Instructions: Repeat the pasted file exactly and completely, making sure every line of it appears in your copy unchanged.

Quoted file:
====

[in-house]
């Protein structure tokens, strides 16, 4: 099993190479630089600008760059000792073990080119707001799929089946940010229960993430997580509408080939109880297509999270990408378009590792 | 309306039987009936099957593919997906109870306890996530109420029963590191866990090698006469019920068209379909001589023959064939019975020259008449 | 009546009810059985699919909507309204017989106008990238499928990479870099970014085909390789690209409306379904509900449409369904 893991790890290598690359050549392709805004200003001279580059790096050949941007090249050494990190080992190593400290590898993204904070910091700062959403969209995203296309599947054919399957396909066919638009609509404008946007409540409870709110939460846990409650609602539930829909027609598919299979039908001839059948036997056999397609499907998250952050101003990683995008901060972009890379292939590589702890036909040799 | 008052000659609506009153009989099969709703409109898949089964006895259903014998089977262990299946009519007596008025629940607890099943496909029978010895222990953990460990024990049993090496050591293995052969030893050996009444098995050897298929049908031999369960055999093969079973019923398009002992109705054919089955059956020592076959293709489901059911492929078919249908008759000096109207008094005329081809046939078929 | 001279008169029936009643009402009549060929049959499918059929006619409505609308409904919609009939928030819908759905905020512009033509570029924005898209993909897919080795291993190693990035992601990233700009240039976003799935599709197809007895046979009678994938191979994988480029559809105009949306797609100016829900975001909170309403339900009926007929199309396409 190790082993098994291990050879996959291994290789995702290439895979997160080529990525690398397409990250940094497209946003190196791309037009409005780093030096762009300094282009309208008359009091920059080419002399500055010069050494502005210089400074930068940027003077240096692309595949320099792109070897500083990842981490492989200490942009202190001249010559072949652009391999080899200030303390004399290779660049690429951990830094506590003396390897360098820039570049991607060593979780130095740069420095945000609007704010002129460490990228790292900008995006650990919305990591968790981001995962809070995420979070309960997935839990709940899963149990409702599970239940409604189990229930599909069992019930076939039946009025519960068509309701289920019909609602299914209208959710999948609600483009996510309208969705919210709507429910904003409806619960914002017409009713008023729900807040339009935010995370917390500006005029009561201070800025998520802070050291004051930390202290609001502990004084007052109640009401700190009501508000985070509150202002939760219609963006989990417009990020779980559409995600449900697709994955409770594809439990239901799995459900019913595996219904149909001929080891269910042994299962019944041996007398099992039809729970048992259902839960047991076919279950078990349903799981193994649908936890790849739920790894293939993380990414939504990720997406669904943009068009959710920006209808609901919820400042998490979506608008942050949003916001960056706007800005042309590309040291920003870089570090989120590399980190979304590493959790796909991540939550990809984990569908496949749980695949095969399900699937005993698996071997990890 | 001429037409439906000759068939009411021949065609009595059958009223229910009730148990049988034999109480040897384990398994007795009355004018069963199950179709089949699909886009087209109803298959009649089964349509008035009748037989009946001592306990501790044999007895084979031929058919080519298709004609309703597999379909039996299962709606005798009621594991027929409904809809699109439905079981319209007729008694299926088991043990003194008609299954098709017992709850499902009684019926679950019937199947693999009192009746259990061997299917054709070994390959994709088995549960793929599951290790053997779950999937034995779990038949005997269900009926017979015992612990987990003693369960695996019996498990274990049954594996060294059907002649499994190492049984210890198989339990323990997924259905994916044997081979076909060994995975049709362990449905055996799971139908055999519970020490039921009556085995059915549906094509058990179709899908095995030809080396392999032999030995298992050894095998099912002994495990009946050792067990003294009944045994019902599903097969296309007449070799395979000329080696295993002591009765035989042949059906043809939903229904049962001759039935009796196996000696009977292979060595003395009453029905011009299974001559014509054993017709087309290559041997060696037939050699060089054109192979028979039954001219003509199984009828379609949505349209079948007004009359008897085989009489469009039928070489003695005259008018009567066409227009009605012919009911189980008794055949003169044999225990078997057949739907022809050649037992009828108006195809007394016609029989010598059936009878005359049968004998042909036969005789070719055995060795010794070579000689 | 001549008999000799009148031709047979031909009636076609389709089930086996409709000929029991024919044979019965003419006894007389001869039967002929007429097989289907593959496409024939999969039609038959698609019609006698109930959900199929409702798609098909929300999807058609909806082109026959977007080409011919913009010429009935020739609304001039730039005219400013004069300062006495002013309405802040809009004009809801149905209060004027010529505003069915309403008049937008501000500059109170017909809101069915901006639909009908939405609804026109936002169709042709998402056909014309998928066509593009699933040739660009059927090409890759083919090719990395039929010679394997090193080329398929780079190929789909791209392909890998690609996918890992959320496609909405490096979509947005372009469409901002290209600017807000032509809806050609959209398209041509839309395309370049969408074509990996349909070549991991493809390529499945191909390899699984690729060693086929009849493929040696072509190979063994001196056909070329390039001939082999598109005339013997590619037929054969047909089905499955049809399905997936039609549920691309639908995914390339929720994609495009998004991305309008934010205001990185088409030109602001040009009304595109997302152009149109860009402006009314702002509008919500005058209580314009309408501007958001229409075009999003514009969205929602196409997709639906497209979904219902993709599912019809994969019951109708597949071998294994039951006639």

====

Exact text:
[in-house]
């Protein structure tokens, strides 16, 4: 099993190479630089600008760059000792073990080119707001799929089946940010229960993430997580509408080939109880297509999270990408378009590792 | 309306039987009936099957593919997906109870306890996530109420029963590191866990090698006469019920068209379909001589023959064939019975020259008449 | 009546009810059985699919909507309204017989106008990238499928990479870099970014085909390789690209409306379904509900449409369904 893991790890290598690359050549392709805004200003001279580059790096050949941007090249050494990190080992190593400290590898993204904070910091700062959403969209995203296309599947054919399957396909066919638009609509404008946007409540409870709110939460846990409650609602539930829909027609598919299979039908001839059948036997056999397609499907998250952050101003990683995008901060972009890379292939590589702890036909040799 | 008052000659609506009153009989099969709703409109898949089964006895259903014998089977262990299946009519007596008025629940607890099943496909029978010895222990953990460990024990049993090496050591293995052969030893050996009444098995050897298929049908031999369960055999093969079973019923398009002992109705054919089955059956020592076959293709489901059911492929078919249908008759000096109207008094005329081809046939078929 | 001279008169029936009643009402009549060929049959499918059929006619409505609308409904919609009939928030819908759905905020512009033509570029924005898209993909897919080795291993190693990035992601990233700009240039976003799935599709197809007895046979009678994938191979994988480029559809105009949306797609100016829900975001909170309403339900009926007929199309396409 190790082993098994291990050879996959291994290789995702290439895979997160080529990525690398397409990250940094497209946003190196791309037009409005780093030096762009300094282009309208008359009091920059080419002399500055010069050494502005210089400074930068940027003077240096692309595949320099792109070897500083990842981490492989200490942009202190001249010559072949652009391999080899200030303390004399290779660049690429951990830094506590003396390897360098820039570049991607060593979780130095740069420095945000609007704010002129460490990228790292900008995006650990919305990591968790981001995962809070995420979070309960997935839990709940899963149990409702599970239940409604189990229930599909069992019930076939039946009025519960068509309701289920019909609602299914209208959710999948609600483009996510309208969705919210709507429910904003409806619960914002017409009713008023729900807040339009935010995370917390500006005029009561201070800025998520802070050291004051930390202290609001502990004084007052109640009401700190009501508000985070509150202002939760219609963006989990417009990020779980559409995600449900697709994955409770594809439990239901799995459900019913595996219904149909001929080891269910042994299962019944041996007398099992039809729970048992259902839960047991076919279950078990349903799981193994649908936890790849739920790894293939993380990414939504990720997406669904943009068009959710920006209808609901919820400042998490979506608008942050949003916001960056706007800005042309590309040291920003870089570090989120590399980190979304590493959790796909991540939550990809984990569908496949749980695949095969399900699937005993698996071997990890 | 001429037409439906000759068939009411021949065609009595059958009223229910009730148990049988034999109480040897384990398994007795009355004018069963199950179709089949699909886009087209109803298959009649089964349509008035009748037989009946001592306990501790044999007895084979031929058919080519298709004609309703597999379909039996299962709606005798009621594991027929409904809809699109439905079981319209007729008694299926088991043990003194008609299954098709017992709850499902009684019926679950019937199947693999009192009746259990061997299917054709070994390959994709088995549960793929599951290790053997779950999937034995779990038949005997269900009926017979015992612990987990003693369960695996019996498990274990049954594996060294059907002649499994190492049984210890198989339990323990997924259905994916044997081979076909060994995975049709362990449905055996799971139908055999519970020490039921009556085995059915549906094509058990179709899908095995030809080396392999032999030995298992050894095998099912002994495990009946050792067990003294009944045994019902599903097969296309007449070799395979000329080696295993002591009765035989042949059906043809939903229904049962001759039935009796196996000696009977292979060595003395009453029905011009299974001559014509054993017709087309290559041997060696037939050699060089054109192979028979039954001219003509199984009828379609949505349209079948007004009359008897085989009489469009039928070489003695005259008018009567066409227009009605012919009911189980008794055949003169044999225990078997057949739907022809050649037992009828108006195809007394016609029989010598059936009878005359049968004998042909036969005789070719055995060795010794070579000689 | 001549008999000799009148031709047979031909009636076609389709089930086996409709000929029991024919044979019965003419006894007389001869039967002929007429097989289907593959496409024939999969039609038959698609019609006698109930959900199929409702798609098909929300999807058609909806082109026959977007080409011919913009010429009935020739609304001039730039005219400013004069300062006495002013309405802040809009004009809801149905209060004027010529505003069915309403008049937008501000500059109170017909809101069915901006639909009908939405609804026109936002169709042709998402056909014309998928066509593009699933040739660009059927090409890759083919090719990395039929010679394997090193080329398929780079190929789909791209392909890998690609996918890992959320496609909405490096979509947005372009469409901002290209600017807000032509809806050609959209398209041509839309395309370049969408074509990996349909070549991991493809390529499945191909390899699984690729060693086929009849493929040696072509190979063994001196056909070329390039001939082999598109005339013997590619037929054969047909089905499955049809399905997936039609549920691309639908995914390339929720994609495009998004991305309008934010205001990185088409030109602001040009009304595109997302152009149109860009402006009314702002509008919500005058209580314009309408501007958001229409075009999003514009969205929602196409997709639906497209979904219902993709599912019809994969019951109708597949071998294994039951006639």